When we start shaping the horse more actively we also ask the horse to carry more weight on the hind legs. This we do by working with shoulder in and quarters in. In the shoulder in we work the inner hind leg more actively and in the quarters in we add the outer hind leg.
The movements we have done so far, increasing and decreasing the circle, remind us about small shoulder ins and quarters ins. These schooling exercises are used to teach the horse to carry more weight on the hind legs. When we increase the circle we work more actively with the inner hind leg and when we decrease the circle we work more actively with the outer hind leg. Sometimes it is said the horse has four hind legs, and what is meant is the left and right hind leg as an inner or outer hind leg.
Sometimes it is said the horse has four hind legs…
A beautiful day when it works nicely to increase and decrease the circle we decide to increase the circle but we stay on our circle track. We do not increase the circle in a spiral but remain where we are, with the horse in stelling and bending. Since the horse knows our body language and our aids it will move its hind legs outwards and voila, our first shoulder in is done. Similarly, we do our first quarters in the day we decide to reduce the circle but remain on the circle track we are. A shoulder in is when the horse, in bending, move the hind legs outside the track and a quarters is in when the horse in bending moves the hind legs inwards from the track.
The reason we want to do shoulder in and quarters in is to teach the horse to carry more weight on the hind legs. Since the horse anatomically have straight front legs but a lot of angles in the hind legs, the hind legs are better suited to carry the horse and rider. We want the hind legs to start spring (bend the legs in all joints) to absorb the impacts when the horse moves. The hind legs need to exercised to build strength enough to carry both the heavy chest of the horse and eventually also the weight of the rider. If the horse is not carrying with its hind legs it will absorb the weight of the rider in their straight front legs that cannot spring, producing hard impact in every step. This will of course increase the risk of injuries.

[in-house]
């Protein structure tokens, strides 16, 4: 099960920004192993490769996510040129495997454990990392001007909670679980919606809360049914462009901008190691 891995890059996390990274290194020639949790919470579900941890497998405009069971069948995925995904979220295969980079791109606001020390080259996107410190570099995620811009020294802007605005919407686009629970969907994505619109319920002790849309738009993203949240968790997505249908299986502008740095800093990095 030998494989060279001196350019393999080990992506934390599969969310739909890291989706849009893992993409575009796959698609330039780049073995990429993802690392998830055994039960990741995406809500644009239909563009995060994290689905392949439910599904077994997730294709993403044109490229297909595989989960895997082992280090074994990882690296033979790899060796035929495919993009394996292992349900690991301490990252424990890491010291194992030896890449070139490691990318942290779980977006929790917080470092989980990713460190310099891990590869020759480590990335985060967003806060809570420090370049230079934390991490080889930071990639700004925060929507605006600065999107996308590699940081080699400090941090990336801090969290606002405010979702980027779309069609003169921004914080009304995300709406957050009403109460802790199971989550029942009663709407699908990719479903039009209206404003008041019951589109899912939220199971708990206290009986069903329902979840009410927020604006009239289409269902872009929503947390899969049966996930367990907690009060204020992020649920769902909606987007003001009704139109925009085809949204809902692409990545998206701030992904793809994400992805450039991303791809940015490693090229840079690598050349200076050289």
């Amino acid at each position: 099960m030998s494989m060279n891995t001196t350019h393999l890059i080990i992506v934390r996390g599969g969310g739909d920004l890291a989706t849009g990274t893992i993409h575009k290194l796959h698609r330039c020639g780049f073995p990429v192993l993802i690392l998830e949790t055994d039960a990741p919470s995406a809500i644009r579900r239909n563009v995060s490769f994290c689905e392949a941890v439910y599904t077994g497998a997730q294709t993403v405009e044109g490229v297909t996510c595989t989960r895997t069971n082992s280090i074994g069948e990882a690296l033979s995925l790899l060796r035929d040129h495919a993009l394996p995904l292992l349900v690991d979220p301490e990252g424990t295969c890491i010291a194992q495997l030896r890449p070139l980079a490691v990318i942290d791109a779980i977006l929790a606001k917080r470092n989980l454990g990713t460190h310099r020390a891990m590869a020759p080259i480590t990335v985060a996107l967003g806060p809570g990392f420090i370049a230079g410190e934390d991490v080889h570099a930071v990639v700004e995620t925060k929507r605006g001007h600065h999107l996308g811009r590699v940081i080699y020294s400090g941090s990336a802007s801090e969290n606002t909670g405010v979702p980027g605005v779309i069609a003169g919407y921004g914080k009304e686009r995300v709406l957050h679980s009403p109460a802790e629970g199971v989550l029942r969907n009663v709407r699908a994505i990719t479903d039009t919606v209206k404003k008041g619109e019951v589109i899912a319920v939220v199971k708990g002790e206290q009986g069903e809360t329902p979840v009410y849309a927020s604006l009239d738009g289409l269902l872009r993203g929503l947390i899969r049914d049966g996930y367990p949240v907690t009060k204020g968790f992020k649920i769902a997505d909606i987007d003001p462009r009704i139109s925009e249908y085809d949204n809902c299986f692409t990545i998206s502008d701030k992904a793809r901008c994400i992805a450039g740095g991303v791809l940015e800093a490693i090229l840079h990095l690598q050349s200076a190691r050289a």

The reason we want to do shoulder in and quarter in is to teach the horse to carry more weight on the hind legs.
Now when we have gotten this far in groundwork we can ask for stelling and bending, increasing and decreasing the circle, make shoulder in and quarters in and move the shoulders and hind legs in and out from the track, we have all the tools we need to shape the horse and physically build it. In the best of worlds the horse is constantly soft and supple, but in reality this is not always the case, but we need to work on the shape, the frame, and suppleness. If I ask the horse to walk bended straight and the horse is really moving its hind legs out I have to ask it to move in again, to follow its “railway tracks” on the circle. If I ask for a shoulder in I have to move the hind legs out and if I ask for a quarters in I need to move the hind legs in. Maybe the horse is falling on a shoulder and then I must be able to move the horse away from the shoulder. We want to place the horse in-between the aids, in the shape or frame, the horse should have. You can start by watching the hooves of the horse. Are all four hooves moving in the same direction? In shoulder in they are moving slightly outwards and in quarters in they are moving slightly inwards. If any hoof is moving out of the frame, then ask that leg to move into the frame again.
- In shoulder in the hind legs are outside of the track.
- In quarters in the hind legs are inside of the track.
- Bended straight is in-between the shoulder in and quarters in.
- Place the horse in-between the aids, in a suitable frame.